When you develop those qualities yourself, and begin generating that selfless love, it will profoundly influence others. A ray of such powerful reflected love striking the heart of another person can have a powerful effect. Psychologists call this generative love, because its creative reality builds connections and forges strong bonds that lead to grace, wholeness and unity.

As you walk the path of spiritual search, the gradual opening of the emotions in the valley of love makes for greater acceptance and tolerance, allows for mutual respect, and widens both your vision and the vision of those whose lives you touch. When you reach this stage, you begin to discover a profound truth, the mighty principle of authentic love that forms the real source of change in all human affairs.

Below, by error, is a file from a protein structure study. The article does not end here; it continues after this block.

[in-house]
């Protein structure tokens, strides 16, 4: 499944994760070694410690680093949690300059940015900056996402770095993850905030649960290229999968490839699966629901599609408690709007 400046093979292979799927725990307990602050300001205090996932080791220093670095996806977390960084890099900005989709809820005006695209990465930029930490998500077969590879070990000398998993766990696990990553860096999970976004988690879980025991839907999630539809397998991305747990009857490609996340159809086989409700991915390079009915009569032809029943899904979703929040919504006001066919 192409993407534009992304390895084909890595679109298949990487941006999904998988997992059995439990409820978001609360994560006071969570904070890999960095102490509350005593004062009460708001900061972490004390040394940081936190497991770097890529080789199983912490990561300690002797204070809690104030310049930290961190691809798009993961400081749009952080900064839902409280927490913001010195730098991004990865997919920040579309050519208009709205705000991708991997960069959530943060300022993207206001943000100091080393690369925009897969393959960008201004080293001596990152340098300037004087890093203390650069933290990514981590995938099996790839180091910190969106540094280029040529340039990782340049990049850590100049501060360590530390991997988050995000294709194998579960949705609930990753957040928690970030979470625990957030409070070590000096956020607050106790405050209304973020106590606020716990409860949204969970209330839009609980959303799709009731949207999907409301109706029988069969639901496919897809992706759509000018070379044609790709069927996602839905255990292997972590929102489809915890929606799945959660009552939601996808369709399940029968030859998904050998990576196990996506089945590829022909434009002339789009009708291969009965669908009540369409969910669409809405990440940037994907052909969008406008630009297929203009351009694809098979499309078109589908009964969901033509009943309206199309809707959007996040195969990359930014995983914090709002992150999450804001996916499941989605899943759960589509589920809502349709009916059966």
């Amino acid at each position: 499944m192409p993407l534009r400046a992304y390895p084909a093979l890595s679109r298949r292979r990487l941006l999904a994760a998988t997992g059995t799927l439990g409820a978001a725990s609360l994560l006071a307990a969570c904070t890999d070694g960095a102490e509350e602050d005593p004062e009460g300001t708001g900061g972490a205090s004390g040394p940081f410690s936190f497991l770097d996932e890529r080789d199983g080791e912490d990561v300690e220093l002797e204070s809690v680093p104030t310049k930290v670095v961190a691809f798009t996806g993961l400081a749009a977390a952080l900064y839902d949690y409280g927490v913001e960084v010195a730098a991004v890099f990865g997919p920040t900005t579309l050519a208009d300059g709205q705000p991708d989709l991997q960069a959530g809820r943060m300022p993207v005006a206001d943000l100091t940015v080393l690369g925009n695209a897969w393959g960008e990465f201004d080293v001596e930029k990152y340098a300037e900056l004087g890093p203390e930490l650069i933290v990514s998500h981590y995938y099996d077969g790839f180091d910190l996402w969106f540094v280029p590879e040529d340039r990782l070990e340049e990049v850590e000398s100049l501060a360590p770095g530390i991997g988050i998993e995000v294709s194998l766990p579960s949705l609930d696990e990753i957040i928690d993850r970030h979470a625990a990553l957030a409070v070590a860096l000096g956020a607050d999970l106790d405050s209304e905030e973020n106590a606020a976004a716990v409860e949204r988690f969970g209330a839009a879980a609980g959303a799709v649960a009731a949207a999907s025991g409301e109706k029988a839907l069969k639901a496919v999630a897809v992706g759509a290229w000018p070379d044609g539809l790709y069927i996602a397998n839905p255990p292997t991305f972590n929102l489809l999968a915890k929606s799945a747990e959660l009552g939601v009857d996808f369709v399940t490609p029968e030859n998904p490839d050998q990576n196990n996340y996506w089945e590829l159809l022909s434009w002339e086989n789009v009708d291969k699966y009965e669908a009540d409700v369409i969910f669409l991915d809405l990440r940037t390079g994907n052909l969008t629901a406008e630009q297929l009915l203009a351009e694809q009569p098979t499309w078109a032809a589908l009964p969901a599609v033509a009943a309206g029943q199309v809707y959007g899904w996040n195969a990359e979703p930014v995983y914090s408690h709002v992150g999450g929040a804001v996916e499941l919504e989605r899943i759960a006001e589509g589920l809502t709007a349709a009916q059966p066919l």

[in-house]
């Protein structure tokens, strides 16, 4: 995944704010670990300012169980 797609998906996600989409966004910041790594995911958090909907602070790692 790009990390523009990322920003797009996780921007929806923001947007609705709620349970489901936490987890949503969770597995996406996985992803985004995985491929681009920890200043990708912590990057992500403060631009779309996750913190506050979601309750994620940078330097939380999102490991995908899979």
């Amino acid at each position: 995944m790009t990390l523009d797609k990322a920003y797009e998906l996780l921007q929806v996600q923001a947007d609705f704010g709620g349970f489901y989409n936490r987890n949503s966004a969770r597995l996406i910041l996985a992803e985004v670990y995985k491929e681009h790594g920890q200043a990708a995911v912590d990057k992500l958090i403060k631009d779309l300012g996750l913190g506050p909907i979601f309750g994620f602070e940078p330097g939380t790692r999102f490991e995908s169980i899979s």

This opening and dilation of the emotions also propels your progress through the valley of love:

The heart is the organ of opening up to somebody else. That’s the human quality as opposed to the animal qualities, which have to do with self-interest. – Joseph Campbell, The Power of Myth, p. 189.

When man allows the spirit, through his soul, to enlighten his understanding, then does he contain all Creation; because man, being the culmination of all that went before and thus superior to all previous evolutions, contains all the lower world within himself. Illumined by the spirit through the instrumentality of the soul, man’s radiant intelligence makes him the crowning-point of Creation. – Abdu’l-Baha, Paris Talks, pp. 96-97.

Of course, opening the heart takes courage. It requires spiritual awareness, a commitment to embrace the future, a dedication to the new, an intent to learn, and trust that the power of the universe will ultimately treat you well. In short, it takes faith.